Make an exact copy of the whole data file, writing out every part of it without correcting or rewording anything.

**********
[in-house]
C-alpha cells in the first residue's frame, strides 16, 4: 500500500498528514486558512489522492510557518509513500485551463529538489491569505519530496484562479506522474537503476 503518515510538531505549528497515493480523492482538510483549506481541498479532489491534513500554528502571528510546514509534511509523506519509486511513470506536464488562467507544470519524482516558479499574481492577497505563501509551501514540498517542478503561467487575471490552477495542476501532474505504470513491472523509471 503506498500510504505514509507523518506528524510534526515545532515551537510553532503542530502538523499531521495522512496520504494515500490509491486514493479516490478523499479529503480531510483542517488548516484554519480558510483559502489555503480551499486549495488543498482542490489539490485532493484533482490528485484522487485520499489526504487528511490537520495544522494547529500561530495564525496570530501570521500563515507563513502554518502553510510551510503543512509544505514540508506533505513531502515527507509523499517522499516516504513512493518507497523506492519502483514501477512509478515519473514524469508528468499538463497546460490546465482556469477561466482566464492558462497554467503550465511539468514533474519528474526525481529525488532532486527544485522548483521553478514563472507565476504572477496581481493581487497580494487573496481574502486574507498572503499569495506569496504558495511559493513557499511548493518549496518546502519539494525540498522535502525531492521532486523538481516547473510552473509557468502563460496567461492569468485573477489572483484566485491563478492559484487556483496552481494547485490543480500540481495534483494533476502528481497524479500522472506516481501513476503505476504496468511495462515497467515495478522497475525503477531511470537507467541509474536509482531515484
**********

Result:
[in-house]
C-alpha cells in the first residue's frame, strides 16, 4: 500500500498528514486558512489522492510557518509513500485551463529538489491569505519530496484562479506522474537503476 503518515510538531505549528497515493480523492482538510483549506481541498479532489491534513500554528502571528510546514509534511509523506519509486511513470506536464488562467507544470519524482516558479499574481492577497505563501509551501514540498517542478503561467487575471490552477495542476501532474505504470513491472523509471 503506498500510504505514509507523518506528524510534526515545532515551537510553532503542530502538523499531521495522512496520504494515500490509491486514493479516490478523499479529503480531510483542517488548516484554519480558510483559502489555503480551499486549495488543498482542490489539490485532493484533482490528485484522487485520499489526504487528511490537520495544522494547529500561530495564525496570530501570521500563515507563513502554518502553510510551510503543512509544505514540508506533505513531502515527507509523499517522499516516504513512493518507497523506492519502483514501477512509478515519473514524469508528468499538463497546460490546465482556469477561466482566464492558462497554467503550465511539468514533474519528474526525481529525488532532486527544485522548483521553478514563472507565476504572477496581481493581487497580494487573496481574502486574507498572503499569495506569496504558495511559493513557499511548493518549496518546502519539494525540498522535502525531492521532486523538481516547473510552473509557468502563460496567461492569468485573477489572483484566485491563478492559484487556483496552481494547485490543480500540481495534483494533476502528481497524479500522472506516481501513476503505476504496468511495462515497467515495478522497475525503477531511470537507467541509474536509482531515484